[meteorite-list] Million's of Dollars of Tunguska Meteorites may be located, just like Chelyabinsk's Meteorites: OUTSIDE of, NOT INSIDE, the Blast Zone.
From: Michael Farmer <mike_at_meteoritecentral.com>
Date: Sun, 5 May 2013 19:38:29 +0300
The meteorites fell far from Chelyabinsk, an hour drive. As a guy who was just there this morning and had quite a nice hunt for the last two weeks, I assure you the damage done to Chelyabinsk as the meteorite passed overhead was nothing to do with impact, but rather the large air bursts as it passed overhead.
Tunguska was many magnitudes larger than Sikhote-Alin! Chelyabinsk's energy was released in the many air bursts you can see and hear on the videos. That is why millions of tiny peas rained down. It also seems that every burst created a new "mini" strewn-field rather than typical sorted strewn-field.
At Chelyabinsk 1 gram stones can be found 1 meter from 1 kg stones. I found a 503 gram stone and a 13 gram stone about 10 meters from each other. Very few larger pieces have been found, all less than 2 kg to my knowledge. Heavy forests and lakes hide most of the meteorite forever.
Sent from my iPhone
On May 5, 2013, at 7:28 PM, Steve Arnold <meteorhntr at aol.com> wrote:
> Million's of Dollars of Tunguska Meteorites may be located, just like Chelyabinsk's Meteorites: OUTSIDE of, NOT INSIDE, the Blast Zone.
> OK, I am not a rocket scientist that understands all the physics of fireball entry, "blast zones," break ups and distribution of meteorite fragments on the ground, however some of you are. So tell me if I am way off the mark here?
> Robert Beauford and I were talking about Chelyabinsk shortly after the fall and he asked how many Chelyabinsk meteorites were being found in the city of Chelyabinsk, where all the windows had been blasted out? I told him that, as I understood it, the strewnfield was farther "down stream" because inertia carried the rocks further beyond the blast, like what almost always happens with fireballs. We later talked about how the Tunguska event of June 30, 1908, was bigger than Chelyabinsk it seemed, but probably not as big as the 101 crater forming event of Sikhote Alin, Russia of Feb. 12, 1947. Certainly, Tunguska was not as big as what caused the near-mile-wide Barringer Crater in Arizona. All of a sudden, it hit Robert..."Maybe there really should be Tunguska meteorites, but not where everyone has been looking for the last 105 years!"
> It seemed like an extremely obvious conclusion to me!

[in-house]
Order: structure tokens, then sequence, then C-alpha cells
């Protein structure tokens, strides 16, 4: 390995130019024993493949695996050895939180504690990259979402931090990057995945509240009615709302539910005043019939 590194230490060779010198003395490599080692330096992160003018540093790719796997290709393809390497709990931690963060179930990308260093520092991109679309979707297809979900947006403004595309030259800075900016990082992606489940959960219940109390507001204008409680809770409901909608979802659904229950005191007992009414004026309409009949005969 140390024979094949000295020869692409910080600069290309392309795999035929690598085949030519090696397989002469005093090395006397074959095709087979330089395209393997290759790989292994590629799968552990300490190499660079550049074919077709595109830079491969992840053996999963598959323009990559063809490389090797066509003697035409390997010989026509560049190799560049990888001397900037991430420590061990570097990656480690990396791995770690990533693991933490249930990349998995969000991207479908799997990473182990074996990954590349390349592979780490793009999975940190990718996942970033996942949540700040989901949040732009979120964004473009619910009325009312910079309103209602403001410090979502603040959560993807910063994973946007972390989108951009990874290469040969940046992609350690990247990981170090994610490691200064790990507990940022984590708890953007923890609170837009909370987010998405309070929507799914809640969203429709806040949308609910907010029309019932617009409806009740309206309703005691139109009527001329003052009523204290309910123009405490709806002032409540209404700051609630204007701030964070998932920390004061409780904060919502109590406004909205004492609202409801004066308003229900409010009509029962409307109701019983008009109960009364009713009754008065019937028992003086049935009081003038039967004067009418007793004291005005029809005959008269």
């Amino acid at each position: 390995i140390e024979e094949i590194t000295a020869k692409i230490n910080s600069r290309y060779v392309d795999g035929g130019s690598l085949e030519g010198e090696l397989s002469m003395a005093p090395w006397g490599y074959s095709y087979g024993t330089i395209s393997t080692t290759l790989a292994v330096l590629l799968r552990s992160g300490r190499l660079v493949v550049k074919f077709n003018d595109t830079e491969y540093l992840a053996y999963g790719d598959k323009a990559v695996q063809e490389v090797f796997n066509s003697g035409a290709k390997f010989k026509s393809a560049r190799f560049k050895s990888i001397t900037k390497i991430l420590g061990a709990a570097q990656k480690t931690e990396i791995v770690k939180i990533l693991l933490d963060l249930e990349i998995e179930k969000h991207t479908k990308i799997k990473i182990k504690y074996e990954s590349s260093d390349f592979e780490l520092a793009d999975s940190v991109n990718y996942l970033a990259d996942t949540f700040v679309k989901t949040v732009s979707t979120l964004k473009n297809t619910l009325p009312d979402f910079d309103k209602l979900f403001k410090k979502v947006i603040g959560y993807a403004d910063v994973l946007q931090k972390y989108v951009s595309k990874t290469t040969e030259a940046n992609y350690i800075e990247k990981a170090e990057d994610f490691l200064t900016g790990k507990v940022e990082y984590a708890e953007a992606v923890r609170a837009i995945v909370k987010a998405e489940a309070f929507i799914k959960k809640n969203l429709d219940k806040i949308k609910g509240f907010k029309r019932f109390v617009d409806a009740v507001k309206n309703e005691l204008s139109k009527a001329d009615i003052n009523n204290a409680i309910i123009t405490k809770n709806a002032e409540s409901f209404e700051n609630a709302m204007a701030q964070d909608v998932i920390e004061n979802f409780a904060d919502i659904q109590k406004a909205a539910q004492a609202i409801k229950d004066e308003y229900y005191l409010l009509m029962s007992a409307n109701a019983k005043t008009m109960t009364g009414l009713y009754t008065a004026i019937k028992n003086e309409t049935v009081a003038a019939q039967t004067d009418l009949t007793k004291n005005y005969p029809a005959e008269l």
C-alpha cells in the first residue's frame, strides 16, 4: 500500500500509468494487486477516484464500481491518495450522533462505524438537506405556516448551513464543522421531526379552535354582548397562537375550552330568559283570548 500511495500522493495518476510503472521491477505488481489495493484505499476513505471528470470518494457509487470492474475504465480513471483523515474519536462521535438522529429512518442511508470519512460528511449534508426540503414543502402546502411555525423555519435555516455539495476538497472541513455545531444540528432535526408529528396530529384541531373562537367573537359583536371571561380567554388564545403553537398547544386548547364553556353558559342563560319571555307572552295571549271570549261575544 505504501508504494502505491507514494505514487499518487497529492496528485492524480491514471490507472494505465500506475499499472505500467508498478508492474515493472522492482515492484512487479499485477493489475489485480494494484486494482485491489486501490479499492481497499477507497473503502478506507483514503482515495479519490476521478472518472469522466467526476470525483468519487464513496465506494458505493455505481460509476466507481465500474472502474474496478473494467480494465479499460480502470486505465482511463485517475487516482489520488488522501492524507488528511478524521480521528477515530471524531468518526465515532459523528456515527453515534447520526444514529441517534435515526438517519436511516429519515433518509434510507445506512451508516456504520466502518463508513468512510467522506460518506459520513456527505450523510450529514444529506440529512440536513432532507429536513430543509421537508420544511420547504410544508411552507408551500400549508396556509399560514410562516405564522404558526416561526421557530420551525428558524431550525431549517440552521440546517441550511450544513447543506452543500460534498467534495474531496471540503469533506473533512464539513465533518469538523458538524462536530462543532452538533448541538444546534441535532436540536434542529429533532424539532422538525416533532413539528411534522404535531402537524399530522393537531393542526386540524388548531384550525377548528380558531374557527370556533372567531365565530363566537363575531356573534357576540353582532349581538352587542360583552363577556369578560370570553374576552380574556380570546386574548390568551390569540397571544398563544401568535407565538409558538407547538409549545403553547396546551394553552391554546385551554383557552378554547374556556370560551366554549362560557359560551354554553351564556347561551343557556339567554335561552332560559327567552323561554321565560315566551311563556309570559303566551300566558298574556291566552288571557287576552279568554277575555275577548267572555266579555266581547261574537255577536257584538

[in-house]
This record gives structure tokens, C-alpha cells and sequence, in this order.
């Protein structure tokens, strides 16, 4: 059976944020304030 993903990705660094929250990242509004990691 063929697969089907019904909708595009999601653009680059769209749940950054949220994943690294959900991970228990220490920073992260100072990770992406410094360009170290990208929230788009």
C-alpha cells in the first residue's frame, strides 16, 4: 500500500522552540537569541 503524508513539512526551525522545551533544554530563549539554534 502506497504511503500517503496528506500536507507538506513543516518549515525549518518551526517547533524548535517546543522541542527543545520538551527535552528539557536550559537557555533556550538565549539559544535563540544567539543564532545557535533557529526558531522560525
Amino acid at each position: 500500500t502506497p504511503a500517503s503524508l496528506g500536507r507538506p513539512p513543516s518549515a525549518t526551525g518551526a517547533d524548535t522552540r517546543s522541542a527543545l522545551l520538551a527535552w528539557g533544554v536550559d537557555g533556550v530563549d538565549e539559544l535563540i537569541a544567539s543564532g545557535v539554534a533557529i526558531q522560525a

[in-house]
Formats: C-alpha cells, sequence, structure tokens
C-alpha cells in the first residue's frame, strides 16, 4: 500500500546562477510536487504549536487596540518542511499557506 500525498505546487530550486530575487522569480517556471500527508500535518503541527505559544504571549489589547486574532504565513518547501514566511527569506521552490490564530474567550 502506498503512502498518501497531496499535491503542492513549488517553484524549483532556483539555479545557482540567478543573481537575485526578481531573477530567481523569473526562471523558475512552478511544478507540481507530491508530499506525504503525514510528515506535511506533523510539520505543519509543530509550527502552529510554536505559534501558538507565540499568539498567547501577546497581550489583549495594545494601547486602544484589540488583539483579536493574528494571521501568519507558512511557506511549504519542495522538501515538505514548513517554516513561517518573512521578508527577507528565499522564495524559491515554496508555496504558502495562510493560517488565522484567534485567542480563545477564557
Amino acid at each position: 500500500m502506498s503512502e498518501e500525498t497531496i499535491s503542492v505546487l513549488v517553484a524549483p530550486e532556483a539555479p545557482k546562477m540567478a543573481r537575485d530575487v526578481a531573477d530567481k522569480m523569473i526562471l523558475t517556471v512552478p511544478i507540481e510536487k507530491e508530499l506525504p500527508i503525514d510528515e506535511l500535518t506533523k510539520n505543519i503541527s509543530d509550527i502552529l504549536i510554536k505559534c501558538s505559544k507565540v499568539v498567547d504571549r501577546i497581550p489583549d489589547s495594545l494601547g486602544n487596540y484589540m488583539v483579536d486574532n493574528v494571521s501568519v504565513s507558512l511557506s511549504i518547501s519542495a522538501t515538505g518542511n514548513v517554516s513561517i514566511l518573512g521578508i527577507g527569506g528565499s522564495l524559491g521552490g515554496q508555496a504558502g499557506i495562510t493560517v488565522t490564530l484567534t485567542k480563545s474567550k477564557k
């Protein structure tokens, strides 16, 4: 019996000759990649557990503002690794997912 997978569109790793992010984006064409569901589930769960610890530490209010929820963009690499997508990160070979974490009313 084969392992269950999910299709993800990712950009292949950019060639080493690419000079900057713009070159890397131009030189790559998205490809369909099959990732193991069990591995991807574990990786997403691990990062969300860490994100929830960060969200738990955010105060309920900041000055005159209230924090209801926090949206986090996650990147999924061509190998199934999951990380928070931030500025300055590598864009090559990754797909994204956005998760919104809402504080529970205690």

> Have we not learned anything from Barringer? There are NOT meteorites at the bottom of that "blast zone," right?
> Have we not learned anything from Chelyabinsk? There are NOT meteorites sitting amongst the broken glass in that "blast zone," right?
> So why would there be Tunguska meteorites amongst the fallen trees at the Tunguska blast zone?
> It seems too obvious of a question to not to have been asked years ago, so I assume someone smarter than us has done so already, and that someone has poked all the holes into that theory, and thus they moved on to the "Comet made of ice" theory as the best plausible explanation.
> Unless Tunguska was close to a perpendicular - straight down - impact, inertia should carry the Tunguska meteorite specimens farther along if any survived, right? But even with a straight down trajectory, we have learned from Doppler data, in more recent falls, that wind can move specimens substantial distances during the dark flight portion of their fall, so even then, if it was windy that fateful day in 1908, the strewnfield still could have been moved after the blast occurred.
> Tunguska was not a crater forming event, so there should not be a "splash zone" such as what Barringer's Crater has with Canyon Diablo meteorites. It should have a many-kilometer-long typical looking strewnfield that might start as close as just outside the fallen tree blast zone or, depending on angle of entry, it could start and finish many dozens of kilometers farther "down stream."
> Sutter's Mill taught us that a huge mass can ablate away by over 99.9% coming in. And if Tunguska was made of comet ice or made of a loosely held together rubble pile of asteroid debris, then sure, it could have all vaporized, yet not made a crater or strewnfield...I suppose? But maybe not? Again, I didn't do all that well in math in school, much less understand the physics to know what is big enough or too big to produce craters or to totally vaporize the mass.
> So, if Robert and I are wrong, I would like to know why.
> If we are right, WHERE should someone be looking to actually find the potentially millions of dollars of meteorites that have been waiting to be found all this time?
> Maybe Chelyabinsk will be even more important than we thought...especially if it helps us answer the biggest mystery in the history of fireball events: What caused the Tunguska Event?
> Steve Arnold
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Received on Sun 05 May 2013 12:38:29 PM PDT